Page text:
Long-term multivitamin use decreased the risk of cataract in middle-aged men but had an insignificant impact on age-related macular degeneration, according to a large study.
“Given that an estimated 10 million adults in the United States have impaired vision due to cataract, even a modest reduction in risk of cataract has potential to improve public health outcomes,” the study authors said.
The Physicians’ Health Study II (PHS II), a randomized, double-blind placebo-controlled trial, included 14,641 male American physicians aged 50 or older; 7,317 physicians received an active multivitamin, vitamin C, vitamin E and beta carotene and 7,324 received a placebo multivitamin.
The primary outcome measures were incidence of cataract and visually significant age-related macular degeneration (AMD) that diminished best corrected visual acuity to 20/30 or worse. Mean follow-up was 11.2 years.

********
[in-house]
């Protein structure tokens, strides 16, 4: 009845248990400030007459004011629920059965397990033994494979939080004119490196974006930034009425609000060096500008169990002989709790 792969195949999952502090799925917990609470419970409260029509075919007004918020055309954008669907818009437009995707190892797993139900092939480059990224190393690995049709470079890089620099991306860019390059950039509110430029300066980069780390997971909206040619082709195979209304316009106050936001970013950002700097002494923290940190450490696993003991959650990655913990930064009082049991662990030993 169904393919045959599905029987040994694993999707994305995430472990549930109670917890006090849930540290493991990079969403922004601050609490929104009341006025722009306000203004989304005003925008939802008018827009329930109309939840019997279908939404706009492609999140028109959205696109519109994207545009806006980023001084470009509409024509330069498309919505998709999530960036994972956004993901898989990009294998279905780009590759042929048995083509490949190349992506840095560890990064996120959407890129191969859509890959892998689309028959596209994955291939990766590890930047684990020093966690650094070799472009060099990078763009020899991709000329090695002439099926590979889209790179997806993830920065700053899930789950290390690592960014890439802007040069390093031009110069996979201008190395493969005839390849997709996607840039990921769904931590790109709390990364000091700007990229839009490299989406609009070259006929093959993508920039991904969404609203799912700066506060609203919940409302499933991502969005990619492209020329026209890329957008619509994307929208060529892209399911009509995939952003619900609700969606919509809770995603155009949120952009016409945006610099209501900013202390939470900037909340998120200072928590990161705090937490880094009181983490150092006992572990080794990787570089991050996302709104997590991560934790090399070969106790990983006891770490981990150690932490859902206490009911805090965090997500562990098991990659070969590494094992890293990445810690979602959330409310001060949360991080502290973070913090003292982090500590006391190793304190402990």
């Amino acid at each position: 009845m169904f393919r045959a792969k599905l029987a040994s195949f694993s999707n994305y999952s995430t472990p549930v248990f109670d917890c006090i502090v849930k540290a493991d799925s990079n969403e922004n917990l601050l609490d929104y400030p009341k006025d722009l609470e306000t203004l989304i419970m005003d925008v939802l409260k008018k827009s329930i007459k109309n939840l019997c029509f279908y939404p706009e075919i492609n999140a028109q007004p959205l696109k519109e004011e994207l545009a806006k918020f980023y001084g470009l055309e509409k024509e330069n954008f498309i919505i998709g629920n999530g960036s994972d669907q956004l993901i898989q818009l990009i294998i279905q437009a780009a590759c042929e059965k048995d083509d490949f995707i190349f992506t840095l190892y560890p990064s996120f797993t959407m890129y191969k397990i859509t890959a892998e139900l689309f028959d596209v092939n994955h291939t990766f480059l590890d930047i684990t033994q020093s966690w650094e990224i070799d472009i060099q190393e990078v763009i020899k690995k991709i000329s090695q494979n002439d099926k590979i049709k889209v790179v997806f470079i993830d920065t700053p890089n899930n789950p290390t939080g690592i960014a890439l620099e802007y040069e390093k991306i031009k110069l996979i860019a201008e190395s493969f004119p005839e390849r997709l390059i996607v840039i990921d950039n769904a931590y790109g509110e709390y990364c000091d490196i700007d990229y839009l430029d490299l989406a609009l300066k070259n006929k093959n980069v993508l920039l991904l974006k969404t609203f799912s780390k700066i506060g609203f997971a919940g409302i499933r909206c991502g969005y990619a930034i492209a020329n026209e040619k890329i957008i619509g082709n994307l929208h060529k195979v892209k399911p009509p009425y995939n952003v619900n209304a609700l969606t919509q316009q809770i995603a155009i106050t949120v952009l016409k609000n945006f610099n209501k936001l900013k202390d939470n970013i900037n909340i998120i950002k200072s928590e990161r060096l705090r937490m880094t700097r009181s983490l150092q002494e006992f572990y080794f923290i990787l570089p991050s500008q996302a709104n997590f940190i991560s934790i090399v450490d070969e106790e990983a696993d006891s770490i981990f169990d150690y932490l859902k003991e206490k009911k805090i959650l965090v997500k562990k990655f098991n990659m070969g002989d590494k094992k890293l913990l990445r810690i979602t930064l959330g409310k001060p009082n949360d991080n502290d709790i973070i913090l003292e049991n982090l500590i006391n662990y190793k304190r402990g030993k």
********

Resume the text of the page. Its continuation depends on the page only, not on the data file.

Overall results showed 1,817 cases of cataract and 281 cases of visually significant AMD.
Cataracts were identified in 872 patients in the multivitamin group and 945 patients in the placebo group. The risk of cataract was 9% lower in the multivitamin group than in the placebo group. The between-group difference was statistically significant (P = .04).
The risk of nuclear cataract was 13% lower in the multivitamin group than in the placebo group (P = .005).
AMD was identified in 152 patients in the multivitamin group and 129 patients in the placebo group. The between-group difference was statistically insignificant. Further study of AMD findings is warranted, the authors said.
Disclosure: See the study for a full list of all authors’ relevant financial disclosures.